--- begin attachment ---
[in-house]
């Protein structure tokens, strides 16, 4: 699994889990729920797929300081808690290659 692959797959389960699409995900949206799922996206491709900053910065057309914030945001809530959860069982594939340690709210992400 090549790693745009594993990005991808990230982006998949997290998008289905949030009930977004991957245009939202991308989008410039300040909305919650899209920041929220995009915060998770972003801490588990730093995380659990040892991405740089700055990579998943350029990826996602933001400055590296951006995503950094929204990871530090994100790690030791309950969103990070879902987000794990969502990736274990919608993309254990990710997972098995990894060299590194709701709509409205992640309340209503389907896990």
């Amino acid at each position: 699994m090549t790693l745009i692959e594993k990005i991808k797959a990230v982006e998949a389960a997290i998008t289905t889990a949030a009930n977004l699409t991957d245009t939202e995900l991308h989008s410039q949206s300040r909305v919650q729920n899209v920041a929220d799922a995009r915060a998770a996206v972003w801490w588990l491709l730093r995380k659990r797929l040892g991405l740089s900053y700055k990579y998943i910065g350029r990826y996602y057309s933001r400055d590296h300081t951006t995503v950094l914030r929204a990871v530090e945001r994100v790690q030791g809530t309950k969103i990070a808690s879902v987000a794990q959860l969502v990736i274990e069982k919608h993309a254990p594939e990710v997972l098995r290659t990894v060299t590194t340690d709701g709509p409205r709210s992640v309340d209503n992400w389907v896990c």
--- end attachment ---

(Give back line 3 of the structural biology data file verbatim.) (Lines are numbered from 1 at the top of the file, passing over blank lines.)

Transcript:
């Amino acid at each position: 699994m090549t790693l745009i692959e594993k990005i991808k797959a990230v982006e998949a389960a997290i998008t289905t889990a949030a009930n977004l699409t991957d245009t939202e995900l991308h989008s410039q949206s300040r909305v919650q729920n899209v920041a929220d799922a995009r915060a998770a996206v972003w801490w588990l491709l730093r995380k659990r797929l040892g991405l740089s900053y700055k990579y998943i910065g350029r990826y996602y057309s933001r400055d590296h300081t951006t995503v950094l914030r929204a990871v530090e945001r994100v790690q030791g809530t309950k969103i990070a808690s879902v987000a794990q959860l969502v990736i274990e069982k919608h993309a254990p594939e990710v997972l098995r290659t990894v060299t590194t340690d709701g709509p409205r709210s992640v309340d209503n992400w389907v896990c």